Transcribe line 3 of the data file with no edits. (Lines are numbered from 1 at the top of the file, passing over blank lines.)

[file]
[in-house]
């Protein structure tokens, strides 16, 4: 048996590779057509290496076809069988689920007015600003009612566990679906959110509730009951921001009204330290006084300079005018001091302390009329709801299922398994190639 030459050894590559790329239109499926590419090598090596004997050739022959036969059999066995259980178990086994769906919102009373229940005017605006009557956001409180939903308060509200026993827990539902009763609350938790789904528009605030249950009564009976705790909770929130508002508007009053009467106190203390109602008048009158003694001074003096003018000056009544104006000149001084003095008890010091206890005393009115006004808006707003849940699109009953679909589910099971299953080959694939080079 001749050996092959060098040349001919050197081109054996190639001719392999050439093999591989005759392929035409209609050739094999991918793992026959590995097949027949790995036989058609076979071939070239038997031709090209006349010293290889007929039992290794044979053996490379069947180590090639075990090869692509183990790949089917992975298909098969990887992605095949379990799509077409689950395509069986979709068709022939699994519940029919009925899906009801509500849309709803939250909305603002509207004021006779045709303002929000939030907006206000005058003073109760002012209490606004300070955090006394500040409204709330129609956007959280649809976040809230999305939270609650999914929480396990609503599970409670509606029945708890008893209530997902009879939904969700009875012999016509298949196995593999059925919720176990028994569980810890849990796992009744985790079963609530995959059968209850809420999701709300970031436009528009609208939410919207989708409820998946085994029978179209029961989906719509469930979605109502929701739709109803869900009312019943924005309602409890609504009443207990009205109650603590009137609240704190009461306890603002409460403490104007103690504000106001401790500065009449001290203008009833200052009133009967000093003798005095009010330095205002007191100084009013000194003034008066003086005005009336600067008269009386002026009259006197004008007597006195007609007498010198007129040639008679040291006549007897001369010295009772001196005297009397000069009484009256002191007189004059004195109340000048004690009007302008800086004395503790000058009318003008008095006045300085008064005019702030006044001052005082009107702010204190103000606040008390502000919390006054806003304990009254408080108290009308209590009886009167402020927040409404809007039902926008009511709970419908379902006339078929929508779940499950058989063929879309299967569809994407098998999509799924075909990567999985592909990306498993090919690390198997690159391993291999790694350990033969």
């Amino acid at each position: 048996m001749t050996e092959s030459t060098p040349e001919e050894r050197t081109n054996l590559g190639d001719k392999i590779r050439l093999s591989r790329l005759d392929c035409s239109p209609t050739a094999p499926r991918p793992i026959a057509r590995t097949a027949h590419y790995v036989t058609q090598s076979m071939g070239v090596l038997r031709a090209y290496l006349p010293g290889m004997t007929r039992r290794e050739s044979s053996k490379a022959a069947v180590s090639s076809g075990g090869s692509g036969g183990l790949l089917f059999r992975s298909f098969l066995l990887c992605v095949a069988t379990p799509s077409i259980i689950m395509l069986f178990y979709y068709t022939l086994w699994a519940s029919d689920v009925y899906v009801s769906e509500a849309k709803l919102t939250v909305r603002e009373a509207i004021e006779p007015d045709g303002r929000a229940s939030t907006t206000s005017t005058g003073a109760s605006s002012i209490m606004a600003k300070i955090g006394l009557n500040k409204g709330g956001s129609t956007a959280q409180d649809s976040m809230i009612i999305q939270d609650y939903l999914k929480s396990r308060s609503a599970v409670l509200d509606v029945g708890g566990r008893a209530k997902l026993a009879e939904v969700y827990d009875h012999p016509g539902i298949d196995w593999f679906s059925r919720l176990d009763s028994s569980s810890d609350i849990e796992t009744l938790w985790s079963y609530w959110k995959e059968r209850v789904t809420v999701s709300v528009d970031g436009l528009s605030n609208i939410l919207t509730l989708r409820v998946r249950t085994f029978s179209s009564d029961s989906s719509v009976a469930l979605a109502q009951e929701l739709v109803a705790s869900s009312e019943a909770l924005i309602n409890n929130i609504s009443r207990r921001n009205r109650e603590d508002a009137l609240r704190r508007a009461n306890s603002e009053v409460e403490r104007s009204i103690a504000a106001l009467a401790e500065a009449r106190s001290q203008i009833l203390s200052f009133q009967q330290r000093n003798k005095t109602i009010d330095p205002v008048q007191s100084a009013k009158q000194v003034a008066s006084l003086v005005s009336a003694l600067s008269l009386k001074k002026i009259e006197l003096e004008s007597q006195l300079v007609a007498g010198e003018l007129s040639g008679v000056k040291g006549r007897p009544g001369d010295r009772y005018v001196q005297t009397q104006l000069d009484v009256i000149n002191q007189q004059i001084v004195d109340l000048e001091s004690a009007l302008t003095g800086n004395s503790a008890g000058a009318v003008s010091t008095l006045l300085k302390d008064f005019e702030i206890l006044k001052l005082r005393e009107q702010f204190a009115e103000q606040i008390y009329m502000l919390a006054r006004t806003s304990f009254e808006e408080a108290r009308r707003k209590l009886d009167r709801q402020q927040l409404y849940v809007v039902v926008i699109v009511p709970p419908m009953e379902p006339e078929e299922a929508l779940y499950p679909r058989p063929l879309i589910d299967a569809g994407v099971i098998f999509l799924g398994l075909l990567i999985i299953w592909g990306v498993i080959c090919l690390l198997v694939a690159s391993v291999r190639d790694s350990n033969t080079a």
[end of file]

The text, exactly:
């Amino acid at each position: 048996m001749t050996e092959s030459t060098p040349e001919e050894r050197t081109n054996l590559g190639d001719k392999i590779r050439l093999s591989r790329l005759d392929c035409s239109p209609t050739a094999p499926r991918p793992i026959a057509r590995t097949a027949h590419y790995v036989t058609q090598s076979m071939g070239v090596l038997r031709a090209y290496l006349p010293g290889m004997t007929r039992r290794e050739s044979s053996k490379a022959a069947v180590s090639s076809g075990g090869s692509g036969g183990l790949l089917f059999r992975s298909f098969l066995l990887c992605v095949a069988t379990p799509s077409i259980i689950m395509l069986f178990y979709y068709t022939l086994w699994a519940s029919d689920v009925y899906v009801s769906e509500a849309k709803l919102t939250v909305r603002e009373a509207i004021e006779p007015d045709g303002r929000a229940s939030t907006t206000s005017t005058g003073a109760s605006s002012i209490m606004a600003k300070i955090g006394l009557n500040k409204g709330g956001s129609t956007a959280q409180d649809s976040m809230i009612i999305q939270d609650y939903l999914k929480s396990r308060s609503a599970v409670l509200d509606v029945g708890g566990r008893a209530k997902l026993a009879e939904v969700y827990d009875h012999p016509g539902i298949d196995w593999f679906s059925r919720l176990d009763s028994s569980s810890d609350i849990e796992t009744l938790w985790s079963y609530w959110k995959e059968r209850v789904t809420v999701s709300v528009d970031g436009l528009s605030n609208i939410l919207t509730l989708r409820v998946r249950t085994f029978s179209s009564d029961s989906s719509v009976a469930l979605a109502q009951e929701l739709v109803a705790s869900s009312e019943a909770l924005i309602n409890n929130i609504s009443r207990r921001n009205r109650e603590d508002a009137l609240r704190r508007a009461n306890s603002e009053v409460e403490r104007s009204i103690a504000a106001l009467a401790e500065a009449r106190s001290q203008i009833l203390s200052f009133q009967q330290r000093n003798k005095t109602i009010d330095p205002v008048q007191s100084a009013k009158q000194v003034a008066s006084l003086v005005s009336a003694l600067s008269l009386k001074k002026i009259e006197l003096e004008s007597q006195l300079v007609a007498g010198e003018l007129s040639g008679v000056k040291g006549r007897p009544g001369d010295r009772y005018v001196q005297t009397q104006l000069d009484v009256i000149n002191q007189q004059i001084v004195d109340l000048e001091s004690a009007l302008t003095g800086n004395s503790a008890g000058a009318v003008s010091t008095l006045l300085k302390d008064f005019e702030i206890l006044k001052l005082r005393e009107q702010f204190a009115e103000q606040i008390y009329m502000l919390a006054r006004t806003s304990f009254e808006e408080a108290r009308r707003k209590l009886d009167r709801q402020q927040l409404y849940v809007v039902v926008i699109v009511p709970p419908m009953e379902p006339e078929e299922a929508l779940y499950p679909r058989p063929l879309i589910d299967a569809g994407v099971i098998f999509l799924g398994l075909l990567i999985i299953w592909g990306v498993i080959c090919l690390l198997v694939a690159s391993v291999r190639d790694s350990n033969t080079a």